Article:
On November 21, 2013, Defendant moved to dismiss Plaintiff's cause of action for lack of subject matter jurisdiction in accordance with § 205(g) of the Social Security Act, as amended, 42 U.S.C. § 405(g). This Order resolves only the question of whether the Court has jurisdiction to decide Plaintiff's due process claim.
Under 42 U.S.C. § 405(g), any individual may seek judicial review "after any final decision of the Commissioner of Social Security made after a hearing to which he was a party." Under Ninth Circuit law, "final decision" refers to a decision on the merits. Peterson v. Califano, 631 F.2d 628, 630 (9th Cir. 1980); Matlock v. Sullivan, 908 F.2d 492, 494 (9th Cir. 1990). "[T]he Appeals Council's decision to hear an untimely request for review is discretionary and the Appeals Council may deny a request for an extension without a hearing." Matlock, 908 F.2d at 494. Further, "permitting claimants to obtain judicial review of denials of their requests for extensions of time would frustrate Congress' intent to forestall belated litigation of stale claims." Id. The Appeals Council's dismissal of Plaintiff's request for review was not made after a hearing and is not a decision on the merits. Therefore, it is not a "final decision" from which Plaintiff may seek judicial review under 42 U.S.C. § 405(g).
However, based on Califano v. Sanders, 430 U.S. 99 (1977), the Ninth Circuit recognizes an exception to the § 405(g) finality requirement for constitutional claims of due process violation that implicate a due process right either to a meaningful opportunity to be heard or to seek reconsideration of an adverse benefits determination. Evans v. Chater, 110 F.3d 1480, 1483 (9th Cir. 1997). In Evans, the pro se plaintiff filed for benefits three times and did not request reconsideration of the denial of the first two claims. After obtaining legal aid, he requested reconsideration of the third denial and received a hearing before an ALJ. The ALJ denied the plaintiff's request to reopen the first two claims because he did not demonstrate that he was mentally incompetent at the relevant times. Social Security Ruling 91-5p provides that a claimant may establish good cause for missing a deadline to seek review by presenting evidence that mental capacity prevented him from timely requesting review and he had no one legally responsible for prosecuting the claim. The Ninth Circuit held that the district court had subject matter jurisdiction to review the denial of plaintiff's request to reopen claims under the Sanders exception to the § 405(g) finality requirement because the plaintiff alleged mental impairment and lacked representation. Id.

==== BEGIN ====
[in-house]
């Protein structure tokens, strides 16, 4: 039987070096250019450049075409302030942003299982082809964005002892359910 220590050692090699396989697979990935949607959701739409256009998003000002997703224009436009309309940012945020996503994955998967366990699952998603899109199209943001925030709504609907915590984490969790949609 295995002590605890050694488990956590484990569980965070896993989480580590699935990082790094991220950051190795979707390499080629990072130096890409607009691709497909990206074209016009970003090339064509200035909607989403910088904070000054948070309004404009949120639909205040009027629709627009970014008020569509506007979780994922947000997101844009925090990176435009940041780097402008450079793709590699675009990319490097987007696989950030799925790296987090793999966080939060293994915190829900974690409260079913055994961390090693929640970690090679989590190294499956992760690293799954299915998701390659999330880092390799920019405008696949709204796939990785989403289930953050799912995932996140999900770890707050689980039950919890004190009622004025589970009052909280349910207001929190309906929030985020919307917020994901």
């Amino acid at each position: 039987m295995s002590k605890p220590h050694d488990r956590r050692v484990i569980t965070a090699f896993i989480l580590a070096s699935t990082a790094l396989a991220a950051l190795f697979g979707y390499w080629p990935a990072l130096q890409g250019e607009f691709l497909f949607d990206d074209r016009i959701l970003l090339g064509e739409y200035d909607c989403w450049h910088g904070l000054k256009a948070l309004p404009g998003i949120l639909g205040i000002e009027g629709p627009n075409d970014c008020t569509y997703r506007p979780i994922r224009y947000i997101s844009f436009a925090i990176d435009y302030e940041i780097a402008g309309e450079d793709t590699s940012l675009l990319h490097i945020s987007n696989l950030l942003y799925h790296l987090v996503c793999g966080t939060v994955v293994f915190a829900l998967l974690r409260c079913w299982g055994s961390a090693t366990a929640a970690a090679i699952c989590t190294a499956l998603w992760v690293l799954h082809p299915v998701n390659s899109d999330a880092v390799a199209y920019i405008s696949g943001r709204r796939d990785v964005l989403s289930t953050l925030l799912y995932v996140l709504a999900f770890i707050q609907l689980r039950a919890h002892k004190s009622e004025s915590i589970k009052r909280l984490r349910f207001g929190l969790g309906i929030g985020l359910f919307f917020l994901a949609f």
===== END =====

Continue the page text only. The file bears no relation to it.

Here, Plaintiff was represented by counsel, but as alleged, Plaintiff's counsel was unable to prosecute her claim within the presumptive time limit because he did not receive notice of the ALJ's hearing decision until he requested a copy on July 1, 2010. The Appeals Council considered counsel's affidavit but found lack of good cause for missing the deadline because it did not receive evidence that Plaintiff did not receive the decision in time to submit a timely request for review. But, as the ALJ found at the same time the decision presumably was mailed to Plaintiff, "there is no doubt the claimant has severe mental impairments at the present time." Thus, as alleged, Plaintiff's mental capacity prevented her from timely requesting review, and she did not have anyone with the knowledge required to prosecute her claim. Under these facts, Plaintiff has alleged a colorable ...